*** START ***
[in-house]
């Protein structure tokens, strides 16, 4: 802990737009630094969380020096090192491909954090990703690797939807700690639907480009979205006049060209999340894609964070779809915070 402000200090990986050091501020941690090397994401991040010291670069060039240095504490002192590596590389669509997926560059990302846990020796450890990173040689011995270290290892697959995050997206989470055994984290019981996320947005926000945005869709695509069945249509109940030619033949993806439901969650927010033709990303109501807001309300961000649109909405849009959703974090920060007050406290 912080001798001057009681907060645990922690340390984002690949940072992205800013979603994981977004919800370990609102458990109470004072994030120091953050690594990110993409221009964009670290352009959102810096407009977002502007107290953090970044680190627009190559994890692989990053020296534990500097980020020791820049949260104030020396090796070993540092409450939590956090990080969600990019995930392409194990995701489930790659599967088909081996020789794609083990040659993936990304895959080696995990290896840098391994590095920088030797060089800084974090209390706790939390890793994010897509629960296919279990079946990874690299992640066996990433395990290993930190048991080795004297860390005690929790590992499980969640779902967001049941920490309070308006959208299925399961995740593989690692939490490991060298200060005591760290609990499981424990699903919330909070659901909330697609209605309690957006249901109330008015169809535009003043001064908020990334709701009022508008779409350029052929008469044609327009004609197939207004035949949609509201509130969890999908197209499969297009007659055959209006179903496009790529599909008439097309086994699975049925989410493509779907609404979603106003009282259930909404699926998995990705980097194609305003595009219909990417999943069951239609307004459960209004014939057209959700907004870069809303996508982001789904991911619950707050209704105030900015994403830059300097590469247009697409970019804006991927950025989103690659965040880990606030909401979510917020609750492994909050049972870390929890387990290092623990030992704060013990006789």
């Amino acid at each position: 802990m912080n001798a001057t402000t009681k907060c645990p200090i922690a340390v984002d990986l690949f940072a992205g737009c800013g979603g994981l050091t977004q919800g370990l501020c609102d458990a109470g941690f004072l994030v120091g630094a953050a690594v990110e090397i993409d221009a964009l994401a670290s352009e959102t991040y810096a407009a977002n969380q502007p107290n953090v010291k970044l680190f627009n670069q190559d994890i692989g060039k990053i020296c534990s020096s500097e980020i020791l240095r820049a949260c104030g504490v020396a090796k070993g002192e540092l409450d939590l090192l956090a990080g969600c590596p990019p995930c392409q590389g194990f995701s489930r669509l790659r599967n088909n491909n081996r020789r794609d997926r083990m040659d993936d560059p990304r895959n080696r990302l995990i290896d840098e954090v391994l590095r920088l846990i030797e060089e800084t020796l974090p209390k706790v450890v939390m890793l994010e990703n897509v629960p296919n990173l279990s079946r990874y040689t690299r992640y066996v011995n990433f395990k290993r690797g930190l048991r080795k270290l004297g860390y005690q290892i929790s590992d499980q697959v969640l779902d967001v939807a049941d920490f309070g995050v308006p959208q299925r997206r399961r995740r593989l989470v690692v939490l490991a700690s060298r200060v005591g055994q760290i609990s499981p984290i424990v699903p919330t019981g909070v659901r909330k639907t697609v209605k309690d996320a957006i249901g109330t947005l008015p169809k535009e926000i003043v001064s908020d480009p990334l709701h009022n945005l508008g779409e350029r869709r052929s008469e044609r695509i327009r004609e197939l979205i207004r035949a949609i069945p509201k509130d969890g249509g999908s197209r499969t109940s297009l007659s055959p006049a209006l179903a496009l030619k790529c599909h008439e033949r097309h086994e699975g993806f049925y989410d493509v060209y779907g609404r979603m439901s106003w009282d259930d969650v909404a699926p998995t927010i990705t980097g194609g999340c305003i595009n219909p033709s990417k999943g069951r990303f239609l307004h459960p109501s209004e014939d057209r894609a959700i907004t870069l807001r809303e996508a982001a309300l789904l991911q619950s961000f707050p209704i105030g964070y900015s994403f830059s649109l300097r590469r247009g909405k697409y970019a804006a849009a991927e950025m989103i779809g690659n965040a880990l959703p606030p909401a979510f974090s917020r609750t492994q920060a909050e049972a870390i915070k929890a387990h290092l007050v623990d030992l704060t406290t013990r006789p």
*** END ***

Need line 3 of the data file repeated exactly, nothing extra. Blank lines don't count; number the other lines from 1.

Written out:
């Amino acid at each position: 802990m912080n001798a001057t402000t009681k907060c645990p200090i922690a340390v984002d990986l690949f940072a992205g737009c800013g979603g994981l050091t977004q919800g370990l501020c609102d458990a109470g941690f004072l994030v120091g630094a953050a690594v990110e090397i993409d221009a964009l994401a670290s352009e959102t991040y810096a407009a977002n969380q502007p107290n953090v010291k970044l680190f627009n670069q190559d994890i692989g060039k990053i020296c534990s020096s500097e980020i020791l240095r820049a949260c104030g504490v020396a090796k070993g002192e540092l409450d939590l090192l956090a990080g969600c590596p990019p995930c392409q590389g194990f995701s489930r669509l790659r599967n088909n491909n081996r020789r794609d997926r083990m040659d993936d560059p990304r895959n080696r990302l995990i290896d840098e954090v391994l590095r920088l846990i030797e060089e800084t020796l974090p209390k706790v450890v939390m890793l994010e990703n897509v629960p296919n990173l279990s079946r990874y040689t690299r992640y066996v011995n990433f395990k290993r690797g930190l048991r080795k270290l004297g860390y005690q290892i929790s590992d499980q697959v969640l779902d967001v939807a049941d920490f309070g995050v308006p959208q299925r997206r399961r995740r593989l989470v690692v939490l490991a700690s060298r200060v005591g055994q760290i609990s499981p984290i424990v699903p919330t019981g909070v659901r909330k639907t697609v209605k309690d996320a957006i249901g109330t947005l008015p169809k535009e926000i003043v001064s908020d480009p990334l709701h009022n945005l508008g779409e350029r869709r052929s008469e044609r695509i327009r004609e197939l979205i207004r035949a949609i069945p509201k509130d969890g249509g999908s197209r499969t109940s297009l007659s055959p006049a209006l179903a496009l030619k790529c599909h008439e033949r097309h086994e699975g993806f049925y989410d493509v060209y779907g609404r979603m439901s106003w009282d259930d969650v909404a699926p998995t927010i990705t980097g194609g999340c305003i595009n219909p033709s990417k999943g069951r990303f239609l307004h459960p109501s209004e014939d057209r894609a959700i907004t870069l807001r809303e996508a982001a309300l789904l991911q619950s961000f707050p209704i105030g964070y900015s994403f830059s649109l300097r590469r247009g909405k697409y970019a804006a849009a991927e950025m989103i779809g690659n965040a880990l959703p606030p909401a979510f974090s917020r609750t492994q920060a909050e049972a870390i915070k929890a387990h290092l007050v623990d030992l704060t406290t013990r006789p």